Philip Kobylarz - Non-Fiction
The Brotherhood of Delivery Boys
by Philip Kobylarz
Maybe the past is the one form of entertainment we posses at all times. Stopped, as I am now, on the 405 freeway, a line of traffic forms thick lanes going both ways of endless bright shiny cars, a crappy am/fm radio the kind that has pre-set vending machine buttons you press in playing whatever it can barely pick-up. Oldies stations, classic rock, and because there is a spirit of goodness in this life: NPR.
Inside this large white eighties era van, a thin haze of ultra-light menthol smoke seeps then rolls out the window. Afterwards, fingers full of breath mints and gum. We’re caught in traffic again. At least we’re getting paid for it. Ten whole bucks an hour.
In ill repair, carpet faded orange, dashboard cracked, rarely cleaned or maintained, registration run out, the van is who we are. The van is our link to greater society. The van is an accident waiting to happen. We are delivery boys.
The other half of the existential furniture delivery team, the most rational job a writer can take in So Cal, is Guy. An apt name for a hyperactive ever so mildly retarded you can’t really tell but assume he’s a lunatic kind of guy. Born and raised in Westminster, which he pronounces “west-minister”, Guy is every blind date’s nightmare.
Stocky. Six feet tall. Crew cut. Tongue piercing that went askew. Doc Martens worn at all times, even with shorts. A sex drive that all co-workers at one time or another will obtain some insight into. A family background one could only assume included abuse either from one or both of his parents, so many which were step- that his fragmented narrative is hard to follow.
Guy, the chief furniture deliverer slash furniture mover slash pillow stocker slash talkative nutcase slash loser with never enough to do to keep him busy. This was to be a mere part-time gig because he was attending plumber school. He found that their high rate of pay and the use of a company vehicle, not to mention the dreamy possibility of entering peoples’ kitchens and talking with ladies of clogged pipes, to be the most economically romantic pursuit this life had to offer.
Driving around Southern California highways with Guy pounding as hard as he could the dashboard to make the radio play louder and clearer, then being stuck in traffic was for him a temptation to discuss among nothing else, because when he spoke his sentences half-finished and never fully amounted in thoughts, yet details, details, details he spurted about his momentous sex life.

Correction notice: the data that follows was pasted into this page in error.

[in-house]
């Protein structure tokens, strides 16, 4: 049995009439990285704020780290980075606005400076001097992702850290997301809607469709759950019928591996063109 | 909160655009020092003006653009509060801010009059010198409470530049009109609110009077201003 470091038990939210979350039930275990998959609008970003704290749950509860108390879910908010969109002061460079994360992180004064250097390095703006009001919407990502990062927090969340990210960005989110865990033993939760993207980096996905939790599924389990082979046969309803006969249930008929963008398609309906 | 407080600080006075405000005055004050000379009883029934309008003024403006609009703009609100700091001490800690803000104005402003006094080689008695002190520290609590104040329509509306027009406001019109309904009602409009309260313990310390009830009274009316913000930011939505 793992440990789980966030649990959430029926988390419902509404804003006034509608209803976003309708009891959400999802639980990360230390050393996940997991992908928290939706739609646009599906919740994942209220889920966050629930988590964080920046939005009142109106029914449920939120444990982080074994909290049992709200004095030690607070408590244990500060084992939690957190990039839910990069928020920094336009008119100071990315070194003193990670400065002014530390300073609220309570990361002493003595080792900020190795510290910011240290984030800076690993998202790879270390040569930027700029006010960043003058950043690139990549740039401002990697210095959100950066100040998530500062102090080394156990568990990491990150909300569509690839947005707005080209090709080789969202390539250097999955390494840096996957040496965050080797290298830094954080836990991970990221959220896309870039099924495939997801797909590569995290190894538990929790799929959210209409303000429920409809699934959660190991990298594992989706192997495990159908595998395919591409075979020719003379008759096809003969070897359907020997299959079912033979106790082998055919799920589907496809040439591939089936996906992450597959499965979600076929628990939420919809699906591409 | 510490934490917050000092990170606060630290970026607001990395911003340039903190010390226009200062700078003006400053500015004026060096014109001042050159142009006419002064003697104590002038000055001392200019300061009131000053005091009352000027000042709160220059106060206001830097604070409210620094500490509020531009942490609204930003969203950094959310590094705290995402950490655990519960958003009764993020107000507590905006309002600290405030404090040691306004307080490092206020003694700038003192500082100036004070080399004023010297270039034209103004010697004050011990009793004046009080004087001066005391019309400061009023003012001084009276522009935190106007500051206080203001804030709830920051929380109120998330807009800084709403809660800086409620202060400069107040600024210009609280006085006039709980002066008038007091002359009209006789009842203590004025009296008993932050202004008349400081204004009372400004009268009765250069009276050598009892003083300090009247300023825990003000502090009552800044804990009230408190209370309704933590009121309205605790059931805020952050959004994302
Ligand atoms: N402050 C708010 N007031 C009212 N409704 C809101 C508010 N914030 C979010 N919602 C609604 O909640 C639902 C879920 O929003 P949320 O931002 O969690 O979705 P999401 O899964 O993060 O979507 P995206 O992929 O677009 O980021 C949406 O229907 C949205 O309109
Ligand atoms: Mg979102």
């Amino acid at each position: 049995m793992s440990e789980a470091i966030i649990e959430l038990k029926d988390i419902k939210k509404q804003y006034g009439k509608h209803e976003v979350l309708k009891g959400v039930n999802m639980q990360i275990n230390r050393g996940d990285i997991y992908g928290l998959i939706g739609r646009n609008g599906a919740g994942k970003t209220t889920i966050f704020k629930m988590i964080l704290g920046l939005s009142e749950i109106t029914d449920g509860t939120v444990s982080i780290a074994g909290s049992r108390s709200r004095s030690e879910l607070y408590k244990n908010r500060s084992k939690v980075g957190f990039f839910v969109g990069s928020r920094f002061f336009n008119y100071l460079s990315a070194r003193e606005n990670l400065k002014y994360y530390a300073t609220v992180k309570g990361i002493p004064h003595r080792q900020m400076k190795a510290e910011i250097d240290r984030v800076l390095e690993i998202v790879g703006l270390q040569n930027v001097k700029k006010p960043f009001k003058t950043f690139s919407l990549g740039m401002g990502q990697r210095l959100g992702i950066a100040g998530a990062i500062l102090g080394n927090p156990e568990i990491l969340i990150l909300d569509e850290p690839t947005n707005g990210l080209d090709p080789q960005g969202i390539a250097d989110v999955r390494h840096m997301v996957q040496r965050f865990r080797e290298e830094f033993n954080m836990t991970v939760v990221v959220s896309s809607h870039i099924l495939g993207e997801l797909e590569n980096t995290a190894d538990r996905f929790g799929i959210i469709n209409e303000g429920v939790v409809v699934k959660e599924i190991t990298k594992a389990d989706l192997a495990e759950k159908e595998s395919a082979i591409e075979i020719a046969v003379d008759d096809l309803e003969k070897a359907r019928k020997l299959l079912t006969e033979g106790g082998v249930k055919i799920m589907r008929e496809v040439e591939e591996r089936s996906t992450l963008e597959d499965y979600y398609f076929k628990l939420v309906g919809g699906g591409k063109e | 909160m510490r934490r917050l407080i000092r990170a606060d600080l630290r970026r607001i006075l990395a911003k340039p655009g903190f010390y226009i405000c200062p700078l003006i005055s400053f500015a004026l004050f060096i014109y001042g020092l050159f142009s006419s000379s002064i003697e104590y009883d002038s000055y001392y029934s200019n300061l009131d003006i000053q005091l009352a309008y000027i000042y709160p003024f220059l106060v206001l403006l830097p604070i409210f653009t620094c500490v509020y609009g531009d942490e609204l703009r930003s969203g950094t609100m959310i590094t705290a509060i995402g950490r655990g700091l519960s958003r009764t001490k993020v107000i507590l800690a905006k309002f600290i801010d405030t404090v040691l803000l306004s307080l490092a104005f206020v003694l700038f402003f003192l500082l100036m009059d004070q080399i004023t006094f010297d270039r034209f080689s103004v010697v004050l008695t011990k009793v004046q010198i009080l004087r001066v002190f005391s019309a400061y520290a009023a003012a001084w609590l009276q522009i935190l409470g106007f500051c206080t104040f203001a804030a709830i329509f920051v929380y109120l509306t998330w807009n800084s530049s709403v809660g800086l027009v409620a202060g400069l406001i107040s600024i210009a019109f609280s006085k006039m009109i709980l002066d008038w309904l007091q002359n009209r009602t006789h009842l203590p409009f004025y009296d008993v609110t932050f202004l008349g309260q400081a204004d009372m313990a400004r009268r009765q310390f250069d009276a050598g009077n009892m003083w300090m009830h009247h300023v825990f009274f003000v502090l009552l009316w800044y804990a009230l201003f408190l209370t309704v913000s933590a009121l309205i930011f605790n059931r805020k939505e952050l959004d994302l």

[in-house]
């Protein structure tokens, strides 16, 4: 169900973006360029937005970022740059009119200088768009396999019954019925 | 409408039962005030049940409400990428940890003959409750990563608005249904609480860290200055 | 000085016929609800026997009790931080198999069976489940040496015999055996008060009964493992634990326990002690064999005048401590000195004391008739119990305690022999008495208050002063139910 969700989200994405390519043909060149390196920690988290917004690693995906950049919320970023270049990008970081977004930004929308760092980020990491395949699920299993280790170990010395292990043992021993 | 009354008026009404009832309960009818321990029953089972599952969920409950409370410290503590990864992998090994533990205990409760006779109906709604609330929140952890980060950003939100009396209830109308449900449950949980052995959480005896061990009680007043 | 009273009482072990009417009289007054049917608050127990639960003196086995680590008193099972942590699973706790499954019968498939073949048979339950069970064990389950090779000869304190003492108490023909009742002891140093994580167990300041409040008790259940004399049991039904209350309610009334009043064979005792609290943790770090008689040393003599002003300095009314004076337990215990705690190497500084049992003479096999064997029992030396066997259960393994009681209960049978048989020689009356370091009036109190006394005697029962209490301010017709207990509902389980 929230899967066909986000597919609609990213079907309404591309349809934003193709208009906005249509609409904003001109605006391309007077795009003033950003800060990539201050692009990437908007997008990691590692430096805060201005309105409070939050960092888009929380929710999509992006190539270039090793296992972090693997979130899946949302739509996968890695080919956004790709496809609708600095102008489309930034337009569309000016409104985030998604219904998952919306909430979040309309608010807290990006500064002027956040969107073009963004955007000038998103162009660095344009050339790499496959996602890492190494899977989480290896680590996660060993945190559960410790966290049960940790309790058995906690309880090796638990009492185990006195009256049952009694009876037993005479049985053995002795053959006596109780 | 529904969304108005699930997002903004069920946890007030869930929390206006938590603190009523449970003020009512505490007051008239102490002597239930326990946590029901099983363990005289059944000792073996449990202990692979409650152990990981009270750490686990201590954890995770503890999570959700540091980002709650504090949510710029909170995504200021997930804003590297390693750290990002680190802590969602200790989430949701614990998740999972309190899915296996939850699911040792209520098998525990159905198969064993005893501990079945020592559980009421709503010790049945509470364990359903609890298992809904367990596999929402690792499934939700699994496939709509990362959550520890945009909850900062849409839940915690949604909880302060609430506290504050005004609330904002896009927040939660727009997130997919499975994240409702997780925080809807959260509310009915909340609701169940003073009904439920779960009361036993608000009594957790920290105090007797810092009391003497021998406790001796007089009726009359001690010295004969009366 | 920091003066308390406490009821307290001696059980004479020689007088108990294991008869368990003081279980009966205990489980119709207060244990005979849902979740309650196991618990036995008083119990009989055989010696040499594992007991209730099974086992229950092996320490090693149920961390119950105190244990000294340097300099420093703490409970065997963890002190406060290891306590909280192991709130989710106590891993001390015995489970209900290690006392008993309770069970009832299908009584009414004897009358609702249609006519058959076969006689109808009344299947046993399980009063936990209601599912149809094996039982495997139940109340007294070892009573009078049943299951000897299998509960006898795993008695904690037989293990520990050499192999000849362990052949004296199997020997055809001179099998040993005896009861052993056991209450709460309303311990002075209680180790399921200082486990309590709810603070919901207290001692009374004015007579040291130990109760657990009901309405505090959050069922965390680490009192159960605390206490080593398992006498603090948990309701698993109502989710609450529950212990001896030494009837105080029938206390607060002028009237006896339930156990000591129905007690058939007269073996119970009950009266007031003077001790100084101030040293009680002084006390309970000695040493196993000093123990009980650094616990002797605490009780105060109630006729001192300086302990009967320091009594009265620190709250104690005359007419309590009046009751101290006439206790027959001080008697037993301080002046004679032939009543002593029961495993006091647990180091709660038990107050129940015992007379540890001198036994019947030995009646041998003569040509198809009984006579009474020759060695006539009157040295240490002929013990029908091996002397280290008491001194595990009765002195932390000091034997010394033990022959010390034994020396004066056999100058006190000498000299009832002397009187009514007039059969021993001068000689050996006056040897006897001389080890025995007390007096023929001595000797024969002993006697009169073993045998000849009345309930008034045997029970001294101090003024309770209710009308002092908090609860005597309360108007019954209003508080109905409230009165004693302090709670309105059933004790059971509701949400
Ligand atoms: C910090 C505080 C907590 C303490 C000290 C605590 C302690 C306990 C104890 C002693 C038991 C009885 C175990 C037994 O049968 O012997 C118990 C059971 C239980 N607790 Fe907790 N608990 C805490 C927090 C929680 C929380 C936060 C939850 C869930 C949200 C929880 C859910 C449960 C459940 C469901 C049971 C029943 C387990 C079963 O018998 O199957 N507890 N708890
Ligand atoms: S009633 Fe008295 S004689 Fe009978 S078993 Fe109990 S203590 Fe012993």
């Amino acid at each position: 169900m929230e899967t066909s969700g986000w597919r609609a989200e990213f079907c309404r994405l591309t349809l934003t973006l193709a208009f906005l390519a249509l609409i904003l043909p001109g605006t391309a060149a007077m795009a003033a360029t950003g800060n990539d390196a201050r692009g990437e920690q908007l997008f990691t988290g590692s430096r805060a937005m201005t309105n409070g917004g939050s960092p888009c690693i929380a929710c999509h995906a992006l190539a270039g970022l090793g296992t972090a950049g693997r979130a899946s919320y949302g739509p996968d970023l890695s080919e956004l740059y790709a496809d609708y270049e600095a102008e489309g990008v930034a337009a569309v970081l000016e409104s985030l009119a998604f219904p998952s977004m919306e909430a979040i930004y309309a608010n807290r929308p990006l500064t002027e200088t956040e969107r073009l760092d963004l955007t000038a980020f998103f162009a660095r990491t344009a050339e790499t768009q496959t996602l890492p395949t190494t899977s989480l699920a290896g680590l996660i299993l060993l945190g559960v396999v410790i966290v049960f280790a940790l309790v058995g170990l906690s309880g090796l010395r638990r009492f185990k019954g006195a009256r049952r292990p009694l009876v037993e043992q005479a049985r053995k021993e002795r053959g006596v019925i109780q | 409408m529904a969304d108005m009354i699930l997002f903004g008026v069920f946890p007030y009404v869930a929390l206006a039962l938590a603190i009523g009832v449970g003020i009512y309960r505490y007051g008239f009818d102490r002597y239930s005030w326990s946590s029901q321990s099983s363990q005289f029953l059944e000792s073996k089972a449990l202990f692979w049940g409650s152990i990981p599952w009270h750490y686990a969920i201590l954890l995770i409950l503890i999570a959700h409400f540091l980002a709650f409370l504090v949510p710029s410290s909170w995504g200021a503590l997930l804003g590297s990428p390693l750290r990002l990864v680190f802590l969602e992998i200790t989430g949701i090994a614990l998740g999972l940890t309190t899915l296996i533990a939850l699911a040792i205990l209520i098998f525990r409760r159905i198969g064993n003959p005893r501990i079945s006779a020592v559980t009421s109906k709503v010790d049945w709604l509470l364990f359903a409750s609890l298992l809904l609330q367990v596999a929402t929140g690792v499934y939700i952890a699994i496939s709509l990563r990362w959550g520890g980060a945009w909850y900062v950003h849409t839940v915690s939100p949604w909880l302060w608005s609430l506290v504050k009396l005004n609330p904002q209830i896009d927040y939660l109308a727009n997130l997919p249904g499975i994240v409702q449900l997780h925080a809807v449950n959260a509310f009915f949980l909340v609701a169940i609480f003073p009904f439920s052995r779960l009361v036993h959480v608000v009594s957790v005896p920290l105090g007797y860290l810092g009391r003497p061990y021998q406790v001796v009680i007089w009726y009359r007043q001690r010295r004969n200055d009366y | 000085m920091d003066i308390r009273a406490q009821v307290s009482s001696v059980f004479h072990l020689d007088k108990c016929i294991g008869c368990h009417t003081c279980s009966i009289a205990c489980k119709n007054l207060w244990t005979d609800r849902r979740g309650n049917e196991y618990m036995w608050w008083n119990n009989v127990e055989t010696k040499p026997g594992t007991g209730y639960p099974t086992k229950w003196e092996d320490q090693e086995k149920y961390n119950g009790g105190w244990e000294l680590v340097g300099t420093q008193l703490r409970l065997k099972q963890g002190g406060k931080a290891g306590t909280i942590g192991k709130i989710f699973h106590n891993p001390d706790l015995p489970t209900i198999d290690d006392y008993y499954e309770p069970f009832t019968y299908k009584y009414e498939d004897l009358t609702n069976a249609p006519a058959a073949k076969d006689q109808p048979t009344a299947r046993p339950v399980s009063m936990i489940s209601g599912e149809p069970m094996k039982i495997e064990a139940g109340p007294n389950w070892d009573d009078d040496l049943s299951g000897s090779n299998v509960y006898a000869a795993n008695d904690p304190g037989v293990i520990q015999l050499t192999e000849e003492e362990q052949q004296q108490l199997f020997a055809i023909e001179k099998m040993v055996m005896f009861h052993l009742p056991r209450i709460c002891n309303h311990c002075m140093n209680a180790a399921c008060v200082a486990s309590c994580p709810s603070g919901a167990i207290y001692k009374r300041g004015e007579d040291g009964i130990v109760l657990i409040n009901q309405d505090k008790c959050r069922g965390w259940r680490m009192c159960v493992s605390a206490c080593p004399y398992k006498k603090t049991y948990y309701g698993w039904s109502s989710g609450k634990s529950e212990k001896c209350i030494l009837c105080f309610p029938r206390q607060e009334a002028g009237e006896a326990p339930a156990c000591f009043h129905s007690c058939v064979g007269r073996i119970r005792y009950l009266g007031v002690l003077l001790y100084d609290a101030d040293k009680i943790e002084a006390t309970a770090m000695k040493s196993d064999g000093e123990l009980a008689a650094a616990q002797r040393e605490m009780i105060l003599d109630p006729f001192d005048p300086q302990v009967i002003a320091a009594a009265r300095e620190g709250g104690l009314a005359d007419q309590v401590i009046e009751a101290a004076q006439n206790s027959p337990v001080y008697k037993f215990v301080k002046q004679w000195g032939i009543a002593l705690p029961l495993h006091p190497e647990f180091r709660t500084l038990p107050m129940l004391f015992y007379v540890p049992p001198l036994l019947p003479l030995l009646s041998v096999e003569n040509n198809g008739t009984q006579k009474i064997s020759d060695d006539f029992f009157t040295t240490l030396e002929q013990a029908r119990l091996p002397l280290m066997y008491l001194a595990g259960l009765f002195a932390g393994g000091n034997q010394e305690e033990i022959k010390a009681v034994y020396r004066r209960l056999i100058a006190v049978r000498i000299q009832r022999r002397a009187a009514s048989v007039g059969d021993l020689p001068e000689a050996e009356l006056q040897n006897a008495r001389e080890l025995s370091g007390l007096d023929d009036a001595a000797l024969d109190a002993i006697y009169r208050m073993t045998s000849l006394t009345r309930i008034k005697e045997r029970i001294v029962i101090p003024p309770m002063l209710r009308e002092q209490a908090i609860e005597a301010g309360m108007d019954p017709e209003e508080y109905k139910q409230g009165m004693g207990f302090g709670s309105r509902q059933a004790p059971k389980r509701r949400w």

And that wasn’t good enough entertainment, oh no. He’d have to find out just a little bit about your own, too. He’d tell you more things than you would ever want or need to know about his girlfriend. Even in a salacious mood, you’d be bored or utterly grossed out. Sometimes what he said, and even sometimes sketched out on a torn piece of paper bag, was so believably unbelievable, it would ruin your lunch. So just to get his prying mind off your back, in return, you’d make up stories about your own prowess and invent scenarios first encountered in now vintage pornographic movies.
The more you made up, the more lurid details, the faster Guy drove. He’d slam the dash in jubilation, he’d spit out the window and miss, he’d grab his hair and move it forward/backward on his tingly scalp, he’d make proto-gratification noises, he’d stomp his booted feet on the van’s rusting through floor, he’d make crazy faces to himself in the rear-view mirror. He'd grab you– your arm or neck– and lay on you a big old boy bonding hug.
The day we were out on a delivery and just for a while stopped by his apartment so that he could make a couple of sandwiches (white bread + sliced meat from little packages), he offered a beer if you’d listen to the message on his answering machine. It was of his girlfriend crying, then bitching him out, then crying again, then screaming. Two more of her selfsame messages, then later, his mother being vocal about the quality of his girlfriend, then herself crying too. Guy needed advice. He didn’t know what to do. Seems as though his grandfather died leaving him a large chunk of inheritance money. Seems that, at about the same time, his girlfriend began talking marriage. Seems that a feud had started fueled by greed.